Harrison mayor signs Black History Month proclamation

HARRISON, Ark. - The Harrison Community Task Force on Race Relations said this is the first time they can remember the city proclaimed February as Black History Month.

"Harrison is I think has been very progressive, especially these past years, trying to do a better job of letting everyone know that they respect people of all backgrounds. And that this is just another way of saying to a specific group, African Americans, that yes we do recognize the importance of black history," said Kevin Cheri, a member of the task force.

Layne Ragsdale, the public information officer for the task force, said Harrison has a bad rap when it comes to the perception of racism in the community.

"When minorities think of moving to Harrison or think of passing through Harrison, they get on the internet and they look, and there's concerns," she said.

But the mayor said the city is constantly working to change that perception.

"It's my opinion that because of the microscope we've lived under for so long, Harrison is probably the most non-racist small town in America," said Mayor Jerry Jackson.

Kevin Cheri said he lived in Harrison in 1978 as a Buffalo National River park ranger. It was his first job.

"I was the first black employee to ever be hired in this area," Cheri said. "And during that time there were actually death threats against me because people were not ready for a black person to be in this area."

But years later Harrison formed its task force.

"The task force has been operating for the last 15 years to work to provide better information, provide the truth of Harrison as we know it, and to prove it's a warm and welcoming place for all," Ragsdale said.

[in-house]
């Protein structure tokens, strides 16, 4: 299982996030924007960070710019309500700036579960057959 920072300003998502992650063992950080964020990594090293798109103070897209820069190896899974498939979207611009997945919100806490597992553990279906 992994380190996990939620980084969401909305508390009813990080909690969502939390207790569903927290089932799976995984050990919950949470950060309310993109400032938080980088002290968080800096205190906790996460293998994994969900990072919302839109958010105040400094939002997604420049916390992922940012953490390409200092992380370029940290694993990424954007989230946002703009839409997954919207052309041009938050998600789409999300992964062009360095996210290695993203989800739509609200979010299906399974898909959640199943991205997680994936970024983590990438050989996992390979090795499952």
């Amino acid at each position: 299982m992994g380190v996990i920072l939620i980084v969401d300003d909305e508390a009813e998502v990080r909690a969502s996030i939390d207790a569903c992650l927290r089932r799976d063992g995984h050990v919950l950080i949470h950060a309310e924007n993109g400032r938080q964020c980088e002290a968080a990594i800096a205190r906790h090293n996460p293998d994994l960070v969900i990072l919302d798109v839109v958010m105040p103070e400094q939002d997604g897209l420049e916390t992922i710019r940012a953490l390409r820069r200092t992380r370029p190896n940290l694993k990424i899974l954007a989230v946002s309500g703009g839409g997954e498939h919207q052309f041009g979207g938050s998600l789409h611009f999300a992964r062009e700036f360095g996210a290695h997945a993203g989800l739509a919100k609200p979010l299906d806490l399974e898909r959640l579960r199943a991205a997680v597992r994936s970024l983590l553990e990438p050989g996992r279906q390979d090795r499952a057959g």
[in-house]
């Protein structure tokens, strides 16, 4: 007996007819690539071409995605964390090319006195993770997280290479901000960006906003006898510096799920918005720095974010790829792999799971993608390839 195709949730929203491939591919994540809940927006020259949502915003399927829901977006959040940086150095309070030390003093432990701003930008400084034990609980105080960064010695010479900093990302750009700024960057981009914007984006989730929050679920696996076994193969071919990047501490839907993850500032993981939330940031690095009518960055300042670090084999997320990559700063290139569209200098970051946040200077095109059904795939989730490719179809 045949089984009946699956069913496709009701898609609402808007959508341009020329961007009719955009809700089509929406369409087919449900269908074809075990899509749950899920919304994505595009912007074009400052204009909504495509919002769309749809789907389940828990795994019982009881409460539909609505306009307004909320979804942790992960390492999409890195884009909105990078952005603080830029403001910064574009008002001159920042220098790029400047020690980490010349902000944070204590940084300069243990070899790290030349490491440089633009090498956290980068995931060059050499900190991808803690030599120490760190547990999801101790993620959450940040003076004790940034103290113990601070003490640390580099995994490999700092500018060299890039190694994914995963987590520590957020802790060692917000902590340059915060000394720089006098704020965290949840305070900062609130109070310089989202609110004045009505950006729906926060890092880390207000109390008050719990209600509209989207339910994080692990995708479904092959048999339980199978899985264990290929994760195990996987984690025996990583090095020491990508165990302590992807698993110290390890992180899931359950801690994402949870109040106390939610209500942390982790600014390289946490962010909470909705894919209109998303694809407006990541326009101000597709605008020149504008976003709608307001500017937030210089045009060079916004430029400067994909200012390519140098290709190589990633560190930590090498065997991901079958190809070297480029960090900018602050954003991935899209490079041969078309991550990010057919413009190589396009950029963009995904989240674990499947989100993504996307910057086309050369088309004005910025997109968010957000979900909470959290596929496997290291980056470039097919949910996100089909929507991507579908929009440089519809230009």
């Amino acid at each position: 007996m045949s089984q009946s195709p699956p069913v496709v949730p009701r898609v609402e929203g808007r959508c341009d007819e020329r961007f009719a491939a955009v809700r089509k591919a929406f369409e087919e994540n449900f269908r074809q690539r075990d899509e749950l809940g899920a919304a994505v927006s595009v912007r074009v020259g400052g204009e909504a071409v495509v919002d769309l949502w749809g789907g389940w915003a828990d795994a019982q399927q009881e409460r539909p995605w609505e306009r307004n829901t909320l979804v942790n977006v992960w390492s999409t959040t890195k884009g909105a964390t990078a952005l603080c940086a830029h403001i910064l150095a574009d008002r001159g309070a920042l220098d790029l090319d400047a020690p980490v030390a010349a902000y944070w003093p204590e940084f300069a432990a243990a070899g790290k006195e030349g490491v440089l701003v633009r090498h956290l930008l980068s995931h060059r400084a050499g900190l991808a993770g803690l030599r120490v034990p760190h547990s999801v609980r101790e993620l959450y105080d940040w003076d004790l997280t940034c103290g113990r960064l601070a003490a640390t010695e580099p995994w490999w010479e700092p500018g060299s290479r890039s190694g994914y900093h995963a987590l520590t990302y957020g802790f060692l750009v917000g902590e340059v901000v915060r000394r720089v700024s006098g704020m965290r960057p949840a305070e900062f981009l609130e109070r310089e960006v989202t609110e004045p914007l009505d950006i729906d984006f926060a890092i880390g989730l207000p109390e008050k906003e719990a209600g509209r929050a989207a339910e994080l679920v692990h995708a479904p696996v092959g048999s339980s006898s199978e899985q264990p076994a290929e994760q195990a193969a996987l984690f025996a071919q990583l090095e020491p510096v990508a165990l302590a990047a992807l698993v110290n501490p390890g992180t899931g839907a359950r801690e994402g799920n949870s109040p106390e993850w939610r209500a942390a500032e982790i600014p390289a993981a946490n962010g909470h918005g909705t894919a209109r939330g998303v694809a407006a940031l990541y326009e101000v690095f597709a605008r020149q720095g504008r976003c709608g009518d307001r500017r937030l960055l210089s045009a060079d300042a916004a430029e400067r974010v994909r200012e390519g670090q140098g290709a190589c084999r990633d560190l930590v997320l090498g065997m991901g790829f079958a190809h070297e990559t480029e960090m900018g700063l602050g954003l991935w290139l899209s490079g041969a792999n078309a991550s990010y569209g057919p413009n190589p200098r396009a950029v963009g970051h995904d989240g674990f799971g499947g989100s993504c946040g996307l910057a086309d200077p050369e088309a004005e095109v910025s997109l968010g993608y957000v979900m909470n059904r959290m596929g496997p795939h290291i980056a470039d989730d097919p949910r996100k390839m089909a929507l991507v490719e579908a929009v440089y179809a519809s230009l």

Cheri said in 2007 he came back to Harrison with his family as superintendent of the Buffalo National River.

"While I knew my history of the past, I was able to talk to a few folks to find out whether things had changed much, and I learned that yes, this town has gone through significant change," Cheri said. "There's just much more diversity present."

He recently was awarded the 2019 Trail Blazers award by the Arkansas Martin Luther King Commission on Martin Luther King Jr. Day.

He is also on the task force and said the community is constantly working to be proactive.

"It started out as a group of white people around the table dealing with the issue of racism, and the perception of racism within the area. And they instead of sitting back, even when encouraged by their neighbors not to bring it up or not to talk about it because it might make it worse, stayed positive, stayed proactive, and said no we need to talk about it if we're going to effect change," he said.

"We aren't waiting for Ferguson to happen or Charleston," he said. "We are talking about these things, looking at ourselves, and seeing our own faults and failures. But also seeing our opportunities to educate ourselves."

The task force is sponsoring a free showing of Hidden Figures at Lyric Theatre on Saturday at 7 p.m. in honor of Black History Month.